· National and Regional Awards
· Subsidies for F.A. Junior Team Managers and other courses
· Starter Pack, including posters, Codes of Conduct, Certificates
· First Aid KitQuestions and Answers about Charter Standards Clubs.
Q Can any club apply?
A Yes, any club which operates teams at Under 16 level and below.Q Our Club only has 1 team; does that matter?A Even a club with only one team can apply to become a Charter Standard Club.Q Is there a charge?A No, the Charter Standard programme is free.Q Is it difficult to achieve?A Any award, worth having, does require an element of work. However, particularly for the Club award, the criteria has been set so it is attainable for every club.Q What are the benefits?A The "visible" benefits are listed in the brochure. But it’s the "hidden" benefits that should be of most importance to your club.Q So what are these hidden benefits?A By achieving a Charter Standard Award, you are demonstrating to all members, Parents and the public, that you are a well organized & safe club. The ‘hidden’ benefits are also an excellent way of promoting your club to potential members, parents, volunteers and sponsors.Q How do we apply and what happens to our application?A 1. Clubs must complete an application form and return it to the County Football Association with the requested supporting evidence.
2. Screening forms must be enclosed and sealed in the envelope provided and returned to The Football Association.
3. The Football Association will formally screen the self-certification forms submitted.
4. The application will be assessed by the County Football Association nominated officer with recommendations to the Charter Standard Working Party.
5. The Charter Standard Committee will complete a feedback form on each application, which will include an Action Plan and a recommendation.
6. If the club meets the criteria, the County Football Association will forward the Feed Back Sheet to The Football Association for awarding.
7. If the club does not meet the criteria, the County will inform the Club and provide an action plan and assistance sheets.
8. The Football Association will:
Write to the club awarding the Charter Standard, including a copy of the feedback form and action plan.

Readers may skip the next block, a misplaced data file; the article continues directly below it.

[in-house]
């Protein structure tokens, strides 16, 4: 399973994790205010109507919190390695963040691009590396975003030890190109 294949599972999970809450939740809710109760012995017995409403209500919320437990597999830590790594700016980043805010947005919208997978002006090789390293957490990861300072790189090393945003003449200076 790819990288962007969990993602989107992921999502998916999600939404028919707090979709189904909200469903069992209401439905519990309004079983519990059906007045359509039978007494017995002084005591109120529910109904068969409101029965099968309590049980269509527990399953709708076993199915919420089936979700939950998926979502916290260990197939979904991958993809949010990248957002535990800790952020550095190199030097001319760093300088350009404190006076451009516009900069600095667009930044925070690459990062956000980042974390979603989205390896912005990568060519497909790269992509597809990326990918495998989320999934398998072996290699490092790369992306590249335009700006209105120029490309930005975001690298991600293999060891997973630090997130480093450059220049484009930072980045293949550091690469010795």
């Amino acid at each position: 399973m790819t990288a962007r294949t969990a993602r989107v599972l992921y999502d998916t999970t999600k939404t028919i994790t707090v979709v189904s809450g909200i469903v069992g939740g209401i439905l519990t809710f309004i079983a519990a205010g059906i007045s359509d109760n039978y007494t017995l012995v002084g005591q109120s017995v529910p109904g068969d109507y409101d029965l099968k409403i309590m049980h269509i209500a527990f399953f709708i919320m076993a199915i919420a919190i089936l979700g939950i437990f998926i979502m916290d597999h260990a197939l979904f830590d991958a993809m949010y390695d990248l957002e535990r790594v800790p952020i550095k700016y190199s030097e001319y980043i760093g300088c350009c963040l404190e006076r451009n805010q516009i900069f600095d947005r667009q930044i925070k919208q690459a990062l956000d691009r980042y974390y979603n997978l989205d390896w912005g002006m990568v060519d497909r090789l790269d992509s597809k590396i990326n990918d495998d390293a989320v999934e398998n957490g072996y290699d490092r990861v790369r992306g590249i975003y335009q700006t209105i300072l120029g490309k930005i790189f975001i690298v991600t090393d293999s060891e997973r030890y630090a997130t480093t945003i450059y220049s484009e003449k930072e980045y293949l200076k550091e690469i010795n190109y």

9. The Football Association and the County Football Association will keep a copy of the feedback form and action plan.Q How long does the award last?A 1. The Charter Standard is an award for three years.
2. Clubs must complete and return a "Renewal Form" every year that the Charter Standard is valid (within 30 days of receipt).
3. At the end of three years, the club can apply for renewal.Q Can the award be withdrawn by The FA?A Yes. After due consideration, and the club has had the opportunity to meet with the Charter Standard Working Party, the Charter Standard Working Party can request that a Club has it’s Charter Standard removed for the following reasons:-
a) Disciplinary Record
b) Failure to Attend In-Service Training
c) Failure to return annual form
A Club can re-apply when it can demonstrate that it has responded positively to the reason(s) for withdrawal.Q What are the Disciplinary reasons why a Club could lose, or not be awarded Charter Standard?A The Charter Standard Working Party will consider the following criteria when assessing new applications or the removal of Charter Standard.
1. Any Club found guilty of assault on a referee or assistant, by a player, official or spectator in the last three years will not be considered for the awards. Any subsequent offence would lead to the withdrawal of the award.
2. Any Club not found to be positively supporting The Football Association’s anti-racism campaign will lose or will not be awarded Charter Standard.
3. Any Club found guilty of spectator misconduct on two occasions by The Football Association will be invited to meet with the Charter Standard Committee who have the authority to issue a formal warning, which could lead to removal on further notice.
4. Any club found guilty of official misconduct on two occasions by The Football Association will be invited to meet with the Charter Standard Committee who have the authority to issue a formal warning, which could lead to removal on further notice.
5. Any club that reaches * disciplinary points (as described in County F.A. Memorandum), will be invited to meet with the Charter Standard Committee, who will have the authority to warn as to future conduct or request that The Football Association remove the Charter Standard Award.
6. If any one team reach * disciplinary points (as described in County F.A. Memorandum), will be invited to meet with the Charter Standard Committee, who will have the authority to warn as to future conduct, or request that The Football Association remove the Charter Standard from the whole club.
* At present each county sets its own points level, after which time clubs are in breach of County F.A. memorandum.